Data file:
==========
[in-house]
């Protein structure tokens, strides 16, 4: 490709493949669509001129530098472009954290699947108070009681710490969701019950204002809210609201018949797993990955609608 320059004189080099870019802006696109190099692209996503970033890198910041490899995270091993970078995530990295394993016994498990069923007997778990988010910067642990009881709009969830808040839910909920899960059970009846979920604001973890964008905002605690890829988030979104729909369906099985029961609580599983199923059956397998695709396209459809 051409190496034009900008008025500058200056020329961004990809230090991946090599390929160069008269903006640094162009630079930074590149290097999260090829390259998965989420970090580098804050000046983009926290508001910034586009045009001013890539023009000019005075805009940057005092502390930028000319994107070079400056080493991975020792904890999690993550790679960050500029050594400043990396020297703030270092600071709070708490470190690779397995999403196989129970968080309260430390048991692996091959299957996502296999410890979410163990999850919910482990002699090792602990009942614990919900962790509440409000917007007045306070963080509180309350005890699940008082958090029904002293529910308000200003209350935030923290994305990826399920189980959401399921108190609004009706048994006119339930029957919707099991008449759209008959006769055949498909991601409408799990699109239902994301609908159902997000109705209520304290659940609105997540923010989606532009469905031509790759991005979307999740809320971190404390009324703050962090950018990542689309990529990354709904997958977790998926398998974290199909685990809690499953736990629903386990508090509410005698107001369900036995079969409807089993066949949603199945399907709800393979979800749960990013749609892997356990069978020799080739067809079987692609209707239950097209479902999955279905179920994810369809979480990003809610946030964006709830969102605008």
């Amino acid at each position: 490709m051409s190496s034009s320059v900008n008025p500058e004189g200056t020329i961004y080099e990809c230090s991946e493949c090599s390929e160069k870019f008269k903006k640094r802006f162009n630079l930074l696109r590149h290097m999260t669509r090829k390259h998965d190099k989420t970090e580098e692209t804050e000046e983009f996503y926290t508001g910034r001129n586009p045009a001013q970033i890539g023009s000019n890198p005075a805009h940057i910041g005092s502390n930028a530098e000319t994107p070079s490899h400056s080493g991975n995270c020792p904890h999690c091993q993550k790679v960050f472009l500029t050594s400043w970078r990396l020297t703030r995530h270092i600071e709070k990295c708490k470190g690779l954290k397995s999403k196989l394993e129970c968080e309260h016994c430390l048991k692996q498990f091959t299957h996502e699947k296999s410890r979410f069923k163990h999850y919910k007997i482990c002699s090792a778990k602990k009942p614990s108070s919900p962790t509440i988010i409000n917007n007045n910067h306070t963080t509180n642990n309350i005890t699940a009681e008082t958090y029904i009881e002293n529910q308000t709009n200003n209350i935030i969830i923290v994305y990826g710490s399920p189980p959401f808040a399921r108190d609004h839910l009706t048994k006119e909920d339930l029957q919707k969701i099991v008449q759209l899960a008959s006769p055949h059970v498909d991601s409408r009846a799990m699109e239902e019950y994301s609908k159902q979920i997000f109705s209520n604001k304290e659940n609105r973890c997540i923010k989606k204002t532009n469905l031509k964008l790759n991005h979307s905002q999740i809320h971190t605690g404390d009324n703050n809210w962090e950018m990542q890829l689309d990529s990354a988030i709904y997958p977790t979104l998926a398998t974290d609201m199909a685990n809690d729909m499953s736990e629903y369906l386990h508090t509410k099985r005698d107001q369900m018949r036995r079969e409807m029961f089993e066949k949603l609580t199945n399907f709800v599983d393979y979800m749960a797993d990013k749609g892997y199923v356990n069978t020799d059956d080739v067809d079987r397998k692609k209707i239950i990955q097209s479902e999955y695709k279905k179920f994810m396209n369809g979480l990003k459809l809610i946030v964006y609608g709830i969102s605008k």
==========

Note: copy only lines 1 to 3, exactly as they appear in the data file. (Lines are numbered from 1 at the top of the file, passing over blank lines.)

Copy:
[in-house]
């Protein structure tokens, strides 16, 4: 490709493949669509001129530098472009954290699947108070009681710490969701019950204002809210609201018949797993990955609608 320059004189080099870019802006696109190099692209996503970033890198910041490899995270091993970078995530990295394993016994498990069923007997778990988010910067642990009881709009969830808040839910909920899960059970009846979920604001973890964008905002605690890829988030979104729909369906099985029961609580599983199923059956397998695709396209459809 051409190496034009900008008025500058200056020329961004990809230090991946090599390929160069008269903006640094162009630079930074590149290097999260090829390259998965989420970090580098804050000046983009926290508001910034586009045009001013890539023009000019005075805009940057005092502390930028000319994107070079400056080493991975020792904890999690993550790679960050500029050594400043990396020297703030270092600071709070708490470190690779397995999403196989129970968080309260430390048991692996091959299957996502296999410890979410163990999850919910482990002699090792602990009942614990919900962790509440409000917007007045306070963080509180309350005890699940008082958090029904002293529910308000200003209350935030923290994305990826399920189980959401399921108190609004009706048994006119339930029957919707099991008449759209008959006769055949498909991601409408799990699109239902994301609908159902997000109705209520304290659940609105997540923010989606532009469905031509790759991005979307999740809320971190404390009324703050962090950018990542689309990529990354709904997958977790998926398998974290199909685990809690499953736990629903386990508090509410005698107001369900036995079969409807089993066949949603199945399907709800393979979800749960990013749609892997356990069978020799080739067809079987692609209707239950097209479902999955279905179920994810369809979480990003809610946030964006709830969102605008």
């Amino acid at each position: 490709m051409s190496s034009s320059v900008n008025p500058e004189g200056t020329i961004y080099e990809c230090s991946e493949c090599s390929e160069k870019f008269k903006k640094r802006f162009n630079l930074l696109r590149h290097m999260t669509r090829k390259h998965d190099k989420t970090e580098e692209t804050e000046e983009f996503y926290t508001g910034r001129n586009p045009a001013q970033i890539g023009s000019n890198p005075a805009h940057i910041g005092s502390n930028a530098e000319t994107p070079s490899h400056s080493g991975n995270c020792p904890h999690c091993q993550k790679v960050f472009l500029t050594s400043w970078r990396l020297t703030r995530h270092i600071e709070k990295c708490k470190g690779l954290k397995s999403k196989l394993e129970c968080e309260h016994c430390l048991k692996q498990f091959t299957h996502e699947k296999s410890r979410f069923k163990h999850y919910k007997i482990c002699s090792a778990k602990k009942p614990s108070s919900p962790t509440i988010i409000n917007n007045n910067h306070t963080t509180n642990n309350i005890t699940a009681e008082t958090y029904i009881e002293n529910q308000t709009n200003n209350i935030i969830i923290v994305y990826g710490s399920p189980p959401f808040a399921r108190d609004h839910l009706t048994k006119e909920d339930l029957q919707k969701i099991v008449q759209l899960a008959s006769p055949h059970v498909d991601s409408r009846a799990m699109e239902e019950y994301s609908k159902q979920i997000f109705s209520n604001k304290e659940n609105r973890c997540i923010k989606k204002t532009n469905l031509k964008l790759n991005h979307s905002q999740i809320h971190t605690g404390d009324n703050n809210w962090e950018m990542q890829l689309d990529s990354a988030i709904y997958p977790t979104l998926a398998t974290d609201m199909a685990n809690d729909m499953s736990e629903y369906l386990h508090t509410k099985r005698d107001q369900m018949r036995r079969e409807m029961f089993e066949k949603l609580t199945n399907f709800v599983d393979y979800m749960a797993d990013k749609g892997y199923v356990n069978t020799d059956d080739v067809d079987r397998k692609k209707i239950i990955q097209s479902e999955y695709k279905k179920f994810m396209n369809g979480l990003k459809l809610i946030v964006y609608g709830i969102s605008k």